Church of St. Margaret of Antioch is the only building still standing which certainly dates from the time of the Greater Moravian Empire. It is considered to be the oldest church in Slovakia. The church was built probably in the 9th or 10th century and was first mentioned in 1329. It was used until the 18th century when a new church was built in the village of Kopčany.
The church is an original pre-Romanesque building. It is a single-cell church with small rectangular chancel to the east chancel).The recent excavations have shown that the original church had a rectangular narthex at the west end of the church, and this contained a large stone lined tomb for the founding figure of the church. When the narthex was pulled down the Gothic arch which formed the entry at the west end, was inserted.
The first architectural survey of the church was conducted in 1964, the next in 1994. During investigations in 2004, three graves and jewellery from the times of Great Moravia were found outside the church. Currently archaeological research is focused on reconstruction of the historical landscape and its settlements. Also during this period the church has undergone further restoration work and the old render has been stripped from the walls. This now shows that the two arched windows on the north side of the nave are original while the windows on the south side were altered in the later Romanesque period. Since 1995, the church has been listed under Slovak cultural heritage. The outside of the church is openly accessible to the public. It stands in a field to the east of Kopčany and it is about 1.6 km from the major Greater Moravian site at Mikulčice, which is on the other side of the Morava river. It is approached by a road and is fairly close to the ruins of an 16th-17th century building which may have been a farm or manor house.References:
Hluboká Castle (Schloss Frauenberg) is considered one of the most beautiful castles in the Czech Republic. In the second half of the 13th century, a Gothic castle was built at the site. During its history, the castle was rebuilt several times. It was first expanded during the Renaissance period, then rebuilt into a Baroque castle at the order of Adam Franz von Schwarzenberg in the beginning of the 18th century. It reached its current appearance during the 19th century, when Johann Adolf II von Schwarzenberg ordered the reconstruction of the castle in the romantic style of England's Windsor Castle.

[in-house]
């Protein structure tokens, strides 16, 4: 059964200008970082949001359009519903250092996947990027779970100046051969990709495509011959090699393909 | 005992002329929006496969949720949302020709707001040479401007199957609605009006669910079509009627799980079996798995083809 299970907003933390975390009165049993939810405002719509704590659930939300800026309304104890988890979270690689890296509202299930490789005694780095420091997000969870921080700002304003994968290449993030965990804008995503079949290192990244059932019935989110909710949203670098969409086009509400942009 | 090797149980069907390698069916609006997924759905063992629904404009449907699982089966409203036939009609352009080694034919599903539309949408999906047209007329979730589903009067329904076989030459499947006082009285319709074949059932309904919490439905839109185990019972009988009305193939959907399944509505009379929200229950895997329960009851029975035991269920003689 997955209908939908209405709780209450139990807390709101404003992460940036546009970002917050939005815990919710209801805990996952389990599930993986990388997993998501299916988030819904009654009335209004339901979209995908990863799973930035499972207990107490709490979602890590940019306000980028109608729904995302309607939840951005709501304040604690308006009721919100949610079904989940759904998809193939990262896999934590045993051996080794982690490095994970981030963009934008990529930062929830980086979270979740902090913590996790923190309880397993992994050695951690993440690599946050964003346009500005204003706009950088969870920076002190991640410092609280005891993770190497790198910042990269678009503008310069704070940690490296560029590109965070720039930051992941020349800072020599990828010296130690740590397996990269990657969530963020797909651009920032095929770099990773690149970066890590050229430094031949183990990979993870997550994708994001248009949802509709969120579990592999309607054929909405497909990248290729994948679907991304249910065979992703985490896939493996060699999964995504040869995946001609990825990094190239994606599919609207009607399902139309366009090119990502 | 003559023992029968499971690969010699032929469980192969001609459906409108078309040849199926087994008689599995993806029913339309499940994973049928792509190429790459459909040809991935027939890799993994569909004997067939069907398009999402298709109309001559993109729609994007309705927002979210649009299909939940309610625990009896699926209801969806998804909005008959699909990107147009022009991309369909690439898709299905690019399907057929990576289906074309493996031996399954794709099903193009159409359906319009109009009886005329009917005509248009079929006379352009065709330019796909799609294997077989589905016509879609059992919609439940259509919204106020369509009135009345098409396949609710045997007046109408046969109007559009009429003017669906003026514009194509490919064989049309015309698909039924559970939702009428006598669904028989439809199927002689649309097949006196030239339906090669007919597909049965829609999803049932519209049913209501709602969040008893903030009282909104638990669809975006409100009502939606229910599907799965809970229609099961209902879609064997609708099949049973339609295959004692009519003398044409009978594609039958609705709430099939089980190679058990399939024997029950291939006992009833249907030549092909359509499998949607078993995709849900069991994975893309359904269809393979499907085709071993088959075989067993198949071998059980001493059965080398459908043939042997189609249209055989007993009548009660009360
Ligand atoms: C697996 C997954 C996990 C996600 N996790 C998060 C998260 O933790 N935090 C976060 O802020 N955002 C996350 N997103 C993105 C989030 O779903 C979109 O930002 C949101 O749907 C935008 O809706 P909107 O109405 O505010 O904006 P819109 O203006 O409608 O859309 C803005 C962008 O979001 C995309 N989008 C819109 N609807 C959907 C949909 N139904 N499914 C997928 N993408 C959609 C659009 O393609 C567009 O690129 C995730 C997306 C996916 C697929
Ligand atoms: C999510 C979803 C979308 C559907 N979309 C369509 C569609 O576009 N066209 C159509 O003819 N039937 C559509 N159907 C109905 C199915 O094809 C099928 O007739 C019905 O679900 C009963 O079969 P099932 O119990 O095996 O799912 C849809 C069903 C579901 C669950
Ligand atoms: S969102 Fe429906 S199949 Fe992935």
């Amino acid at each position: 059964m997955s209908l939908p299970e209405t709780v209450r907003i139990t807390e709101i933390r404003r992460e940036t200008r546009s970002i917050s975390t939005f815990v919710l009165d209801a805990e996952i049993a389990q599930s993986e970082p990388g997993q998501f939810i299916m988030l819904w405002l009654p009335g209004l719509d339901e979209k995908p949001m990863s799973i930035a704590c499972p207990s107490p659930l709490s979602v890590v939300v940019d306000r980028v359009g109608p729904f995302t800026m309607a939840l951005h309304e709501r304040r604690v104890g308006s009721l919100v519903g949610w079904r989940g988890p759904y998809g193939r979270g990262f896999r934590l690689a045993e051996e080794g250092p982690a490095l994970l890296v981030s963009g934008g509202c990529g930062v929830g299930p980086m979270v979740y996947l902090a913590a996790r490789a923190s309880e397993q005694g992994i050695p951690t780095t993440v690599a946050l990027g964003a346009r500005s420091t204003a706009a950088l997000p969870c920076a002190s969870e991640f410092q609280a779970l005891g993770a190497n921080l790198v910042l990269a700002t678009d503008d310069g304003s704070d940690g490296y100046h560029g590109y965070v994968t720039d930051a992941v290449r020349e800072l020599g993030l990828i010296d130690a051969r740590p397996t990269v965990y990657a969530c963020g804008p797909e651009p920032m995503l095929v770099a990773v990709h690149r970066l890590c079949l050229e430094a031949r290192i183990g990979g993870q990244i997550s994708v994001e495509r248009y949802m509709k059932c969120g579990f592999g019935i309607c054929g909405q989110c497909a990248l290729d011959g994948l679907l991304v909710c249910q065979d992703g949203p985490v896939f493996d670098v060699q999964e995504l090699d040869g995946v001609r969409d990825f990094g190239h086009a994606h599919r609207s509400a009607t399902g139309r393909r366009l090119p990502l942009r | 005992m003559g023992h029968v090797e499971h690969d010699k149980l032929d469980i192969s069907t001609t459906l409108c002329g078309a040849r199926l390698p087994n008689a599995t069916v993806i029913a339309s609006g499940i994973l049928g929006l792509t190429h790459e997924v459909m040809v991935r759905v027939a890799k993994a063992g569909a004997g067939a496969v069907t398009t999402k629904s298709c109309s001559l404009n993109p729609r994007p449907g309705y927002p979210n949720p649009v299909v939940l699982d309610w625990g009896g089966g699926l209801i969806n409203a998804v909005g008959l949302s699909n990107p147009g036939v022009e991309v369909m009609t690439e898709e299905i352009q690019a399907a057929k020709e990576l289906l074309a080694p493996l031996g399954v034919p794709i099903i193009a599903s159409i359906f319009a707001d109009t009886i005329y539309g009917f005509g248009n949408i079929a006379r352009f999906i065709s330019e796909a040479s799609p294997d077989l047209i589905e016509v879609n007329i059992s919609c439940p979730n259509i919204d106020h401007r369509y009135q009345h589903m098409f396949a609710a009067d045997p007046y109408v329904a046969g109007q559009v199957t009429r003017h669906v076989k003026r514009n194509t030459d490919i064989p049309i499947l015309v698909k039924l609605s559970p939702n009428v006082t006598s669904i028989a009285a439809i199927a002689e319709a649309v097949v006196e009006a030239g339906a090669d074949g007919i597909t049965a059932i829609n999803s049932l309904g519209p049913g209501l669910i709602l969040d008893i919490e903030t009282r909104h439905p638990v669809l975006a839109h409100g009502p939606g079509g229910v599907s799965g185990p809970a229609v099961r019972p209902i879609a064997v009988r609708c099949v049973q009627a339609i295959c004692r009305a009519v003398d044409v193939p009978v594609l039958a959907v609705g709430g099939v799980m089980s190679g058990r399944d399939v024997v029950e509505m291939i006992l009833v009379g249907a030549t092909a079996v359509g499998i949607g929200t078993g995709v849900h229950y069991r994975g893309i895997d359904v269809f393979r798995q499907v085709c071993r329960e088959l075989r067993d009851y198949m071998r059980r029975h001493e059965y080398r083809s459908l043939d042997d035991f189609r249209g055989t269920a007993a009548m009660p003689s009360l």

The Schwarzenbergs lived in Hluboká until the end of 1939, when the last owner (Adolph Schwarzenberg) emigrated overseas to escape from the Nazis. The Schwarzenbergs lost all of their Czech property through a special legislative Act, the Lex Schwarzenberg, in 1947.
The original royal castle of Přemysl Otakar II from the second half of the 13th century was rebuilt at the end of the 16th century by the Lords of Hradec. It received its present appearance under Count Jan Adam of Schwarzenberg. According to the English Windsor example, architects Franz Beer and F. Deworetzky built a Romantic Neo-Gothic chateau, surrounded by a 1.9 square kilometres English park here in the years 1841 to 1871. In 1940, the castle was seized from the last owner, Adolph Schwarzenberg by the Gestapo and confiscated by the government of Czechoslovakia after the end of World War II. The castle is open to public. There is a winter garden and riding-hall where the Southern Bohemian gallery exhibitions have been housed since 1956.